Nov 4 2020 Reflection
Wednesday 4 November 2020
First Reading: PHIL 2:12-18
The Lord is my light and my salvation.
PS 27:1, 4, 13-14
Gospel Reading: LK 14:25-33
Today’s Note: Memorial of Saint Charles Borromeo, bishop
Great crowds were traveling with Jesus,
and he turned and addressed them,
“If anyone comes to me without hating his father and mother,
wife and children, brothers and sisters,
and even his own life,
he cannot be my disciple.
Whoever does not carry his own cross and come after me
cannot be my disciple.
Which of you wishing to construct a tower
does not first sit down and calculate the cost
to see if there is enough for its completion?
Otherwise, after laying the foundation
and finding himself unable to finish the work
the onlookers should laugh at him and say,
‘This one began to build but did not have the resources to finish.’
Or what king marching into battle would not first sit down
and decide whether with ten thousand troops
he can successfully oppose another king
advancing upon him with twenty thousand troops?
But if not, while he is still far away,
he will send a delegation to ask for peace terms.
In the same way,
everyone of you who does not renounce all his possessions
cannot be my disciple.”
Even if I am poured out . . . upon the sacrificial service of your faith, I rejoice. (Philippians 2:17)
Have you ever felt wrung out like a rag, dry and spent? That’s likely how Paul felt when he wrote this letter. Not only was he in prison—yet again—but he had spent much of the past year or so trying to solve problems that had cropped up in other places like Corinth and Colossae. So how could he say, “I rejoice” (Philippians 2:17)? That’s not usually our reaction when we feel worn-out.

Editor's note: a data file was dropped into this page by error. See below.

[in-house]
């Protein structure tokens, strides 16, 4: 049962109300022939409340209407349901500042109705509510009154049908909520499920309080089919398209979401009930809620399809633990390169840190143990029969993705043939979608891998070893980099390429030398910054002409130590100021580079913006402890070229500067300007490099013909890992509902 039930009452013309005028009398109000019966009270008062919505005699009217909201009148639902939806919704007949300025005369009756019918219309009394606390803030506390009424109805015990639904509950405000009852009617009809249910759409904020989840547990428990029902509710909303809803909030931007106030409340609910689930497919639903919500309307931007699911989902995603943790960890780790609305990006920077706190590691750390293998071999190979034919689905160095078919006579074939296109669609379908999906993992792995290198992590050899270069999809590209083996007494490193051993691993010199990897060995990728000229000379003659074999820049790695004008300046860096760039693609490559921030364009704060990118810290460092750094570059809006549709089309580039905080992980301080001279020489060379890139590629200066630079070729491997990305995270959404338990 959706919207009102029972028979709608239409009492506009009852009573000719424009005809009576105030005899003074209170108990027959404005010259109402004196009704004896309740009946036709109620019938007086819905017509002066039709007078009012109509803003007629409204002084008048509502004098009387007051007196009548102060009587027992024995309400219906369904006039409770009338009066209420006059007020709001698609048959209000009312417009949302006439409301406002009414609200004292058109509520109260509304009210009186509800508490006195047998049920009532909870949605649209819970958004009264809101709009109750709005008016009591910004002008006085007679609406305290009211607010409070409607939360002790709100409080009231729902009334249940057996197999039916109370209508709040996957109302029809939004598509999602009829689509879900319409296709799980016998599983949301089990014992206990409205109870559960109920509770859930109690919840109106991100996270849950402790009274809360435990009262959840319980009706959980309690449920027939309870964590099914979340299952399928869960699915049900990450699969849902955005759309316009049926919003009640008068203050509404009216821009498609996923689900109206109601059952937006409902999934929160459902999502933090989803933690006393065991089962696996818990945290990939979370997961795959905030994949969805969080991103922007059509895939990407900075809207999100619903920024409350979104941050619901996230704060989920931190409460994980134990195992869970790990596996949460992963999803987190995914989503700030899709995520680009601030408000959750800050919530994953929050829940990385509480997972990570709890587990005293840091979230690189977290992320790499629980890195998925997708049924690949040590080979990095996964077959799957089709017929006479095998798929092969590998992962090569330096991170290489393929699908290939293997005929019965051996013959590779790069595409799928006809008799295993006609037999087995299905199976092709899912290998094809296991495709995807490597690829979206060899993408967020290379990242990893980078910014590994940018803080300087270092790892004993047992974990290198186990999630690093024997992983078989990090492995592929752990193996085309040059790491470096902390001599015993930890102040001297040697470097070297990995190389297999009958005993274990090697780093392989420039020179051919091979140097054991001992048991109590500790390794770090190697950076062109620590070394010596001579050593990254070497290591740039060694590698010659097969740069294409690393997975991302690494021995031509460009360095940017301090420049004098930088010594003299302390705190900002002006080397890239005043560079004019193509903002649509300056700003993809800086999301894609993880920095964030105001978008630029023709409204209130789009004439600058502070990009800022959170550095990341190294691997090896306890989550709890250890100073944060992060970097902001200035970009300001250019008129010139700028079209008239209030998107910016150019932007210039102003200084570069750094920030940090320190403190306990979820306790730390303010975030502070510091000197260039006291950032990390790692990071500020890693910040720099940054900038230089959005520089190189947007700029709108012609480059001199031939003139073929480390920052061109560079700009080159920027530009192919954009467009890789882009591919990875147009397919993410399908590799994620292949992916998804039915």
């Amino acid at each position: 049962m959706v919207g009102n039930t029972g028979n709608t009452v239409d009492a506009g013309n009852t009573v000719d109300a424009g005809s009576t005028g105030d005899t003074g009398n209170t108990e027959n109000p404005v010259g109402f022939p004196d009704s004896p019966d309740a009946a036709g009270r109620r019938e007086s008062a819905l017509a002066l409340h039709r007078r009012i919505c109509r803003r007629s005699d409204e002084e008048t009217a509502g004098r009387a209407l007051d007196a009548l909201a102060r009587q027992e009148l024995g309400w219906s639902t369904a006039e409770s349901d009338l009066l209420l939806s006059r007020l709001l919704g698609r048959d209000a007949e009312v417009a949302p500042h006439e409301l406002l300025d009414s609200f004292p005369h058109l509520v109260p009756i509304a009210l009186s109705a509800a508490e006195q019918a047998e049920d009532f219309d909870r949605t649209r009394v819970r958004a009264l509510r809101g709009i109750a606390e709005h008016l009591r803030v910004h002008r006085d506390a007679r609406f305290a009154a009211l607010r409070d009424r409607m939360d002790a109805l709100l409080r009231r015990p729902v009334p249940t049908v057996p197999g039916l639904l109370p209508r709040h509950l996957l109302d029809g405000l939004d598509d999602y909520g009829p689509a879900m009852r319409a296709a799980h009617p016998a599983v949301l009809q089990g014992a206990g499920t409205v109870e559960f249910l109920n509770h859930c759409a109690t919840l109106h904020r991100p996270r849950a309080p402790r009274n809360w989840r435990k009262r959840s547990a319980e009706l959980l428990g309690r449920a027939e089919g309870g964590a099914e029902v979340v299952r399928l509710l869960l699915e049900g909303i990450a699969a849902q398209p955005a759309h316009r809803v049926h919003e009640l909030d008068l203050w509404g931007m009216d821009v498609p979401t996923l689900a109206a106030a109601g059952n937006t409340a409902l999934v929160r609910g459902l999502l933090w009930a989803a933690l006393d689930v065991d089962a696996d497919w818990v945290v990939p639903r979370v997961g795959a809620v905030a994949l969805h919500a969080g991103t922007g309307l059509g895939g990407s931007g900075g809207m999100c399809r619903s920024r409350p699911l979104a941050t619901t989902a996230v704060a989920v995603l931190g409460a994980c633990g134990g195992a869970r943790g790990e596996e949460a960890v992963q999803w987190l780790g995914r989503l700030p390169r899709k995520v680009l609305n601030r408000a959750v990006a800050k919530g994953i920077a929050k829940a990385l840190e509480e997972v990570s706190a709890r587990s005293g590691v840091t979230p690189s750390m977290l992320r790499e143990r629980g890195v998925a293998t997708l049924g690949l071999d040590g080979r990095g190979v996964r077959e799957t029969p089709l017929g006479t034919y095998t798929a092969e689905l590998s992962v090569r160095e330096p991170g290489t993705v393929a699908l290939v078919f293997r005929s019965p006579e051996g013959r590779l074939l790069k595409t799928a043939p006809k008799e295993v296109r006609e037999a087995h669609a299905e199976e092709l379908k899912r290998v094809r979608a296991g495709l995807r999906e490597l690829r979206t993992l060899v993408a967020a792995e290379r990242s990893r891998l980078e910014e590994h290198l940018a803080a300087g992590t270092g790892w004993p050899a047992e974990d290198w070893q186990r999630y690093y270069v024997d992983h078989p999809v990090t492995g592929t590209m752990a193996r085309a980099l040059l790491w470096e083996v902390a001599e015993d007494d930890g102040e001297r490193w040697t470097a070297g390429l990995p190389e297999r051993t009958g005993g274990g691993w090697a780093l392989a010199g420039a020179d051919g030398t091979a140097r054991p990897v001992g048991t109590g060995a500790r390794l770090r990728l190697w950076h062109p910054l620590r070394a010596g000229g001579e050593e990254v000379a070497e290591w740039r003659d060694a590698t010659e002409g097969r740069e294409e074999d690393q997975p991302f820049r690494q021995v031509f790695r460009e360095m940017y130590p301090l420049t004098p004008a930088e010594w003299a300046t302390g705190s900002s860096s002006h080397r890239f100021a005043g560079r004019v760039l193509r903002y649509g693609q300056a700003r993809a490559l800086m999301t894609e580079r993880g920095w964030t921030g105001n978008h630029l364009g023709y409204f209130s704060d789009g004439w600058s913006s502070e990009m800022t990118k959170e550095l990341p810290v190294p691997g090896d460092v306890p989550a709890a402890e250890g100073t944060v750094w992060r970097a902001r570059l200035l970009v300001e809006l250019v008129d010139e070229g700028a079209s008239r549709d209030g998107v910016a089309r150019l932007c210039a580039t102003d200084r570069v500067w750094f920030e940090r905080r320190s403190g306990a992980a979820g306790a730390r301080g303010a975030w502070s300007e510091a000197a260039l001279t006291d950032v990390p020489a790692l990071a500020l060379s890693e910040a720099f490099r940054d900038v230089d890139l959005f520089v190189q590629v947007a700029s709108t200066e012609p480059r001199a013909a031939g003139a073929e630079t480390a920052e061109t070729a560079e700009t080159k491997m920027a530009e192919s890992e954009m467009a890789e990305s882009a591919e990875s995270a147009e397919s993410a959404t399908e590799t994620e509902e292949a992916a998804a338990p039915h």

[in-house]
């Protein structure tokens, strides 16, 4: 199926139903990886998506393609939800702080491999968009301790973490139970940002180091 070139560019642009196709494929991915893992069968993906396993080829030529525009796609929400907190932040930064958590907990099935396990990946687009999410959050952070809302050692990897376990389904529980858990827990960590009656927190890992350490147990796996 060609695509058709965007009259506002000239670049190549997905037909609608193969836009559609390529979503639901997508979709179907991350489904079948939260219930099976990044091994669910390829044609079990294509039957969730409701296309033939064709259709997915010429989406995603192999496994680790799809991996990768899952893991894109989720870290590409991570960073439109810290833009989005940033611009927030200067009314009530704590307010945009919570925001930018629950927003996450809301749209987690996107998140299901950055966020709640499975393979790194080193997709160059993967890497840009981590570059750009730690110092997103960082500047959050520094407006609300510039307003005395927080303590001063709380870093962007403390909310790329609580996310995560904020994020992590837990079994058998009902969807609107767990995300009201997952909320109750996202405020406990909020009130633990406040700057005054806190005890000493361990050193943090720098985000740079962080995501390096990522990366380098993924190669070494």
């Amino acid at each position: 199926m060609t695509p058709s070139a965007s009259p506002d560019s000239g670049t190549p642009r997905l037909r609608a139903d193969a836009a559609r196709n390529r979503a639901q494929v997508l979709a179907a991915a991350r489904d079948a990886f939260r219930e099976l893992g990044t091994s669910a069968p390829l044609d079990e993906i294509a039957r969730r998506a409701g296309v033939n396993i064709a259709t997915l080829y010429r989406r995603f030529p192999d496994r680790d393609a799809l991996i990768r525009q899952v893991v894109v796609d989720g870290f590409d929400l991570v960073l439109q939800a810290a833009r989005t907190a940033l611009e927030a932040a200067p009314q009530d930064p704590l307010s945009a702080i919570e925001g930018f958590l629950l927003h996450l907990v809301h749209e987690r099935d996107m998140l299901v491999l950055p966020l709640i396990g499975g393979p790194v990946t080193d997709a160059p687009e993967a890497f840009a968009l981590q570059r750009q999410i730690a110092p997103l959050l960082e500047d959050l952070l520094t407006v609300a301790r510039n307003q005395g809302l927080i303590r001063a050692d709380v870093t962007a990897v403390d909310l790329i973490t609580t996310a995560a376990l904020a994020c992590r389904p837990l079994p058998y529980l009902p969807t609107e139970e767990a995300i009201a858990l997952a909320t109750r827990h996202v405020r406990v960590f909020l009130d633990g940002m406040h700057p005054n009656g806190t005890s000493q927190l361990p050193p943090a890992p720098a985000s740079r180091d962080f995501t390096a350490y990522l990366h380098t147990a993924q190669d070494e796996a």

But look what Paul was pouring himself out on: “the sacrificial service” of the Philippians’ faith (Philippians 2:17). Paul focused not so much on how he felt or his circumstances as he did on his mission. He thought about how much he loved God and the people he was called to serve. He recalled the fruit of his work among the members of the community there. And that led him to rejoice.
We know what it’s like to pour ourselves out for something or someone. It’s exhausting and can make us feel sad, resentful, or anxious. That’s a natural human response. But if you are spending yourself on something that God is calling you to do, and if you are doing it out of love for him and his people, then you can rejoice, just like St. Paul. You may not feel joyful at each moment, but you will experience a sense of contentment and peace knowing that you are doing God’s will the best you can.
So put your trust in the Lord. Trust that he will give you the grace and strength you need to keep going every day. Trust that every choice, every sacrifice you make to love and serve will bear fruit, not only now, but in eternity. That’s what Paul did. He knew that the goal of all his efforts was salvation, not just for him, but for all those he labored for.
Trust too that God is with you, especially in those moments when you feel as if you can’t do one more thing. He will not abandon you! Not only will you feel his presence, but you may even feel his delight in your willingness to serve. And that will surely make you rejoice!
“Lord, although I may feel ‘poured out,’ fill me with your grace today so that I can keep loving you and the people I serve.”